The danger of biting at ankles

You tend to get kicked in the teeth a lot:

Ok, so we go the whole day and no-one points out that free fall most certainly is acceleration. 9.8 m/s/s, to be exact.

The statement was not “freefall is not acceleration”, but that “acceleration is not freefall”. Does an orbital rocket blasting off accelerate? Does an automobile? And are either of these machines in freefall while they are accelerating as per their normal operation?

Some commenters appear to have an amount of trouble understanding the concept of sets and subsets. The subset is not, and cannot be, the set of which it is merely a part. (Cue Markku bringing up the null set.) I tend to doubt anyone would have felt the need to attempt offering a correction had I stated, for some inexplicable reason, “Numbers are not nine”. I desperately hope, anyhow, that even the most cluelessly contrarian anklebiter would have been able to resist the urge to reactively insist that “Nine is a number!”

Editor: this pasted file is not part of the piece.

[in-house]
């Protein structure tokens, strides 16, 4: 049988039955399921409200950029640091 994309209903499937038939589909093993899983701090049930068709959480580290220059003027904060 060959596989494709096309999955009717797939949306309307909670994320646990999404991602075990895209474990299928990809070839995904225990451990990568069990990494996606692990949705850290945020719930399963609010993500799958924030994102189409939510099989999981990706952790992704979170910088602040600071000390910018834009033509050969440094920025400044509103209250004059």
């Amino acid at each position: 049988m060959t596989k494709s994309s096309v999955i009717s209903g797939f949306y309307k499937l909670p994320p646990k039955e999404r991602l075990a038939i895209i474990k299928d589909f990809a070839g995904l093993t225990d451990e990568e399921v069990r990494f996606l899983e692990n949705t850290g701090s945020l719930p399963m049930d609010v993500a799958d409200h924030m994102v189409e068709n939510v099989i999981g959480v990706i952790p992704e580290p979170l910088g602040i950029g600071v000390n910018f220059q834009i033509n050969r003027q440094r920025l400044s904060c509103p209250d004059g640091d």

Yes, it most certainly is. But three is a number and it is not nine. Ten is also not nine. There are, in fact, a vast collection of numbers that do not happen to be nine, just as there are many rates of change of velocity over time that do not involve the motion of a body where gravity is the only force acting upon it. The two terms overlap, but they are not interchangeable.

So, a helpful word of advice to the pedantically inclined. If you make a habit of actively seeking to criticize others or just have a tendency to react to assertions in an instinctively contrarian manner, I suggest learning to first ask questions rather than immediately attempting to offer corrections even when you are reasonably sure that you have understood what the other person said. Always get confirmation first. Because when you are dealing with anyone who is reasonably intelligent or even just precise in their thinking, there is a very good chance that your posturing – and let’s face it, that’s what it is – is going to cause you to make an ass of yourself by trying to correct something that is not, in fact, incorrect.

I understand that my towering intellectual arrogance is infuriating to some readers. Even those who often agree with me are sometimes sorely tempted to attempt to “bring me down” when they perceive an opportunity. But not every red flag waved in your face merits a blind and heedless charge. If you’ve read this blog for any time at all, you should be aware that there are few things in which I find more personal amusement than publicly skewering a superficial and reactively contrarian would-be critic.